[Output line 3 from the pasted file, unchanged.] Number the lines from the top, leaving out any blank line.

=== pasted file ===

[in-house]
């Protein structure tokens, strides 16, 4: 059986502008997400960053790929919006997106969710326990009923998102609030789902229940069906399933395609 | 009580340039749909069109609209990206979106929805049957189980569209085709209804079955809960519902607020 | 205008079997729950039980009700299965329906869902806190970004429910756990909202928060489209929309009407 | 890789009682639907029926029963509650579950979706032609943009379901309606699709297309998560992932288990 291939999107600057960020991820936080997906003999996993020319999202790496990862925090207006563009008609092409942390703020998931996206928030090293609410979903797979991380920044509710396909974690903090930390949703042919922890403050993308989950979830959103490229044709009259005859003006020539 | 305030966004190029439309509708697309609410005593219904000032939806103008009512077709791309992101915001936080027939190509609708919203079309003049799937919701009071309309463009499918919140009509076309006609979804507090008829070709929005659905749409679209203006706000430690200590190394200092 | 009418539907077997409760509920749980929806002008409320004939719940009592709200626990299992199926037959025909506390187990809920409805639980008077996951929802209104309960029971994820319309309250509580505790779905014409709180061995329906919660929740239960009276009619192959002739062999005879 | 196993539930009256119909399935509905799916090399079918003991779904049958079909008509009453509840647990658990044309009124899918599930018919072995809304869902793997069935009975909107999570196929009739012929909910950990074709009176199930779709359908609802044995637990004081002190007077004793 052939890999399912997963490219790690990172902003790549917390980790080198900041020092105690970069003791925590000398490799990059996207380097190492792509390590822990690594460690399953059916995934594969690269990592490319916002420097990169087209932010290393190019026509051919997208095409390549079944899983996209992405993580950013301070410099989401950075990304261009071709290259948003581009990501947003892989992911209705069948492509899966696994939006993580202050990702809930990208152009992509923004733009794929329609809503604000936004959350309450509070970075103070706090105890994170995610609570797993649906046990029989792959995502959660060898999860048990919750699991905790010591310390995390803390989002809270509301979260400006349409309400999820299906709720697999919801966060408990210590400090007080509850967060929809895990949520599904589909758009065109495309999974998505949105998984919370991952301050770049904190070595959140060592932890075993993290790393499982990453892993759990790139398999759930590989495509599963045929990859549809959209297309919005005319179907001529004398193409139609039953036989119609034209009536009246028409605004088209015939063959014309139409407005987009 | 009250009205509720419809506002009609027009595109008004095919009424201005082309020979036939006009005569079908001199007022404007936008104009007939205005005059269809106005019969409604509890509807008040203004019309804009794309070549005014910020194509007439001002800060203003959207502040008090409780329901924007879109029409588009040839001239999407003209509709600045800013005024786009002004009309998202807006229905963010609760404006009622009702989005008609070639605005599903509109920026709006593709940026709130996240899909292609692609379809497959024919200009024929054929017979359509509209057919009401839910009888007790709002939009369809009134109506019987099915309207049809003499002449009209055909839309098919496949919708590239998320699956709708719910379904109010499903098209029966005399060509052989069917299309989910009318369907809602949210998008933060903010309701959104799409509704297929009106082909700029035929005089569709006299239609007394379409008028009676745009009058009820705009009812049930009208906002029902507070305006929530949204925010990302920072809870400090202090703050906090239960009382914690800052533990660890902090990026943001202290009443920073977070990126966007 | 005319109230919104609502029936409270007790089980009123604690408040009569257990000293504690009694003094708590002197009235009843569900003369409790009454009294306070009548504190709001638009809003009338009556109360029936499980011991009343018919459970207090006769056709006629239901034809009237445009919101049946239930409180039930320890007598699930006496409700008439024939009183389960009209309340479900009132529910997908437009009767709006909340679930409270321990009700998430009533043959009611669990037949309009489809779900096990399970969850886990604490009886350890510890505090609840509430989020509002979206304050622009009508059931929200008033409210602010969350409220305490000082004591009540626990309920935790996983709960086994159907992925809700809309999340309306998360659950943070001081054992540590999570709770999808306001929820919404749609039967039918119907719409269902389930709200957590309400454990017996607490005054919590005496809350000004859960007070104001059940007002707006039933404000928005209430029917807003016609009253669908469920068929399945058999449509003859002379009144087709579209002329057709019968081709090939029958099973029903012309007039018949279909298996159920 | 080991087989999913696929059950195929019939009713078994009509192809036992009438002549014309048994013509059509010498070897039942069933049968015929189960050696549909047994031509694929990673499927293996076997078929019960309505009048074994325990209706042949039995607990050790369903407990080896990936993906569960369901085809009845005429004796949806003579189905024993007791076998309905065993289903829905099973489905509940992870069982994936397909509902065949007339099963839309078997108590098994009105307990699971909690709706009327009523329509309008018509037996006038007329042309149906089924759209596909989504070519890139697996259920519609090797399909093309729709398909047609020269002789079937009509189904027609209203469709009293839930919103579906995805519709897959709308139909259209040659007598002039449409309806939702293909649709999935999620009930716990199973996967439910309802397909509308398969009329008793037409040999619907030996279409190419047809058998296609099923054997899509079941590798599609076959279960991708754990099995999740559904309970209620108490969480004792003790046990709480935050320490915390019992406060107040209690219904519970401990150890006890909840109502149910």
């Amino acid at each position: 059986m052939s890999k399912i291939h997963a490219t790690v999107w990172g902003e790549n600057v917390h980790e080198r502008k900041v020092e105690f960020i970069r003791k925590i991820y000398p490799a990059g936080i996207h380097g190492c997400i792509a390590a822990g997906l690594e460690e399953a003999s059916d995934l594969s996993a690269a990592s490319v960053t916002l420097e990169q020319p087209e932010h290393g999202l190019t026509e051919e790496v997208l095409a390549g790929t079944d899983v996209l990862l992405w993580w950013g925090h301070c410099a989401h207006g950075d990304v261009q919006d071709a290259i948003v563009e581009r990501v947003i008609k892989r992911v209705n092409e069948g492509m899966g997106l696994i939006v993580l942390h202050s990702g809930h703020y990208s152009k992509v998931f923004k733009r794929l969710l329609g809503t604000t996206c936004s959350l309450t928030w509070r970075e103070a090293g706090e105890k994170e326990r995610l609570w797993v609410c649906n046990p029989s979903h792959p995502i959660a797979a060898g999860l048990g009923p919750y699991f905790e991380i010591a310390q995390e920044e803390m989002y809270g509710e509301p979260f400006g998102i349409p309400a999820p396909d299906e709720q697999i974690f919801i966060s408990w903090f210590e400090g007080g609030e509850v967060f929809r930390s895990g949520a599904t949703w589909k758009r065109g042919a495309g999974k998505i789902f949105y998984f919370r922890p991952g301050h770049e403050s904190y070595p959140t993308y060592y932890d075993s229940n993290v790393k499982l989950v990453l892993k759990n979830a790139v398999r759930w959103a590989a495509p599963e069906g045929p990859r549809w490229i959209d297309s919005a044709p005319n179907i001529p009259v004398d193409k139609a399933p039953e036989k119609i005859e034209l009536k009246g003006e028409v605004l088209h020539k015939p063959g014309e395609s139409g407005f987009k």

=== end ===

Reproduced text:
């Amino acid at each position: 059986m052939s890999k399912i291939h997963a490219t790690v999107w990172g902003e790549n600057v917390h980790e080198r502008k900041v020092e105690f960020i970069r003791k925590i991820y000398p490799a990059g936080i996207h380097g190492c997400i792509a390590a822990g997906l690594e460690e399953a003999s059916d995934l594969s996993a690269a990592s490319v960053t916002l420097e990169q020319p087209e932010h290393g999202l190019t026509e051919e790496v997208l095409a390549g790929t079944d899983v996209l990862l992405w993580w950013g925090h301070c410099a989401h207006g950075d990304v261009q919006d071709a290259i948003v563009e581009r990501v947003i008609k892989r992911v209705n092409e069948g492509m899966g997106l696994i939006v993580l942390h202050s990702g809930h703020y990208s152009k992509v998931f923004k733009r794929l969710l329609g809503t604000t996206c936004s959350l309450t928030w509070r970075e103070a090293g706090e105890k994170e326990r995610l609570w797993v609410c649906n046990p029989s979903h792959p995502i959660a797979a060898g999860l048990g009923p919750y699991f905790e991380i010591a310390q995390e920044e803390m989002y809270g509710e509301p979260f400006g998102i349409p309400a999820p396909d299906e709720q697999i974690f919801i966060s408990w903090f210590e400090g007080g609030e509850v967060f929809r930390s895990g949520a599904t949703w589909k758009r065109g042919a495309g999974k998505i789902f949105y998984f919370r922890p991952g301050h770049e403050s904190y070595p959140t993308y060592y932890d075993s229940n993290v790393k499982l989950v990453l892993k759990n979830a790139v398999r759930w959103a590989a495509p599963e069906g045929p990859r549809w490229i959209d297309s919005a044709p005319n179907i001529p009259v004398d193409k139609a399933p039953e036989k119609i005859e034209l009536k009246g003006e028409v605004l088209h020539k015939p063959g014309e395609s139409g407005f987009k």